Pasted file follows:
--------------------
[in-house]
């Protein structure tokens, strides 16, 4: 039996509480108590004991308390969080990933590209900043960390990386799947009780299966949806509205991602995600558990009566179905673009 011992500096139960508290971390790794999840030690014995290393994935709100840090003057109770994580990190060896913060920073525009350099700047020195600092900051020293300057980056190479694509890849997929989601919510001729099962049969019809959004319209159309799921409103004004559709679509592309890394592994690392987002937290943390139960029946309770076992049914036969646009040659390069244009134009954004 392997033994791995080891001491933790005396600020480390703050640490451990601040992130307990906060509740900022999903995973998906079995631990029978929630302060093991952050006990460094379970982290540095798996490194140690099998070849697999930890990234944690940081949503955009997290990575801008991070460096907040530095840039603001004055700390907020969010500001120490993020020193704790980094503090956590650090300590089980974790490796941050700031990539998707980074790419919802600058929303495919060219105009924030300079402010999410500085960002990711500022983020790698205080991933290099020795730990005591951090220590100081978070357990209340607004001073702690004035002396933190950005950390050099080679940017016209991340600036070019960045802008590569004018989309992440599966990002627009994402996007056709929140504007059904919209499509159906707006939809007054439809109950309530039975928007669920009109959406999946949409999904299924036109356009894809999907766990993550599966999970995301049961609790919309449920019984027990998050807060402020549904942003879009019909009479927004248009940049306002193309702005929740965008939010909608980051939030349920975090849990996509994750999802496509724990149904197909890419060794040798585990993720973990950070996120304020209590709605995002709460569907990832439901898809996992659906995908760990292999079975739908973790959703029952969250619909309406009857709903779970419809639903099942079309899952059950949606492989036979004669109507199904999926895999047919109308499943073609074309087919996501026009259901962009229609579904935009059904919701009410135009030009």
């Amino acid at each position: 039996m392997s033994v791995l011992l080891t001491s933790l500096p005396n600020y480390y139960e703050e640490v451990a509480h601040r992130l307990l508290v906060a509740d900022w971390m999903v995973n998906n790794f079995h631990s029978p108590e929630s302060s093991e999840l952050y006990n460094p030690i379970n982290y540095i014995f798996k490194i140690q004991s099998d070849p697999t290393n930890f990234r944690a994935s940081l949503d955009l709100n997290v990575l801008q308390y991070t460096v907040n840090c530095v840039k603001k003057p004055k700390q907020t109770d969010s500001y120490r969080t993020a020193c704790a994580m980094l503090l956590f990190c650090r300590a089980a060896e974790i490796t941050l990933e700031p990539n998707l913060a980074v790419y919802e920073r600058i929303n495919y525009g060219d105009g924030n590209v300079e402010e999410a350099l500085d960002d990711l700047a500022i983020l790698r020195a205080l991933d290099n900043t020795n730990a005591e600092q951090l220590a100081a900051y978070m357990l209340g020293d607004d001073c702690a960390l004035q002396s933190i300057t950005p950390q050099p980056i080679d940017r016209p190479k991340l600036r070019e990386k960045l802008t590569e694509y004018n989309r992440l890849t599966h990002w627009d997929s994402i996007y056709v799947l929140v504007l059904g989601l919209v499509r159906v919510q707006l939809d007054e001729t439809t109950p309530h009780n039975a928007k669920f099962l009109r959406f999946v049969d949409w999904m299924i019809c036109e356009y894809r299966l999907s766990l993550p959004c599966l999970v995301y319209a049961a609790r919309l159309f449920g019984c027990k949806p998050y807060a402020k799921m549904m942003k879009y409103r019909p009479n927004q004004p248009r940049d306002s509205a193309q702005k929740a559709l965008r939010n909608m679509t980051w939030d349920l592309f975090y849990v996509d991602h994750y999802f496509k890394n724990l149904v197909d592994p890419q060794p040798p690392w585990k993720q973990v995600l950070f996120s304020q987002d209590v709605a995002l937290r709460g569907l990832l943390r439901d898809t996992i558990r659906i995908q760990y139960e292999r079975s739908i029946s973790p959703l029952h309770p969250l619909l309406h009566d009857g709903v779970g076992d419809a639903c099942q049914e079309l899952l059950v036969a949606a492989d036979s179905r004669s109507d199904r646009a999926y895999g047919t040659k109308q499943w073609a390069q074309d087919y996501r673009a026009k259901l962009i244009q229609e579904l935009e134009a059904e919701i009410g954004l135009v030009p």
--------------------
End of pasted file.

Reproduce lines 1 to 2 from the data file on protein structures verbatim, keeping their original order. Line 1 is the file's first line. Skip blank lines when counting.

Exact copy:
[in-house]
């Protein structure tokens, strides 16, 4: 039996509480108590004991308390969080990933590209900043960390990386799947009780299966949806509205991602995600558990009566179905673009 011992500096139960508290971390790794999840030690014995290393994935709100840090003057109770994580990190060896913060920073525009350099700047020195600092900051020293300057980056190479694509890849997929989601919510001729099962049969019809959004319209159309799921409103004004559709679509592309890394592994690392987002937290943390139960029946309770076992049914036969646009040659390069244009134009954004 392997033994791995080891001491933790005396600020480390703050640490451990601040992130307990906060509740900022999903995973998906079995631990029978929630302060093991952050006990460094379970982290540095798996490194140690099998070849697999930890990234944690940081949503955009997290990575801008991070460096907040530095840039603001004055700390907020969010500001120490993020020193704790980094503090956590650090300590089980974790490796941050700031990539998707980074790419919802600058929303495919060219105009924030300079402010999410500085960002990711500022983020790698205080991933290099020795730990005591951090220590100081978070357990209340607004001073702690004035002396933190950005950390050099080679940017016209991340600036070019960045802008590569004018989309992440599966990002627009994402996007056709929140504007059904919209499509159906707006939809007054439809109950309530039975928007669920009109959406999946949409999904299924036109356009894809999907766990993550599966999970995301049961609790919309449920019984027990998050807060402020549904942003879009019909009479927004248009940049306002193309702005929740965008939010909608980051939030349920975090849990996509994750999802496509724990149904197909890419060794040798585990993720973990950070996120304020209590709605995002709460569907990832439901898809996992659906995908760990292999079975739908973790959703029952969250619909309406009857709903779970419809639903099942079309899952059950949606492989036979004669109507199904999926895999047919109308499943073609074309087919996501026009259901962009229609579904935009059904919701009410135009030009």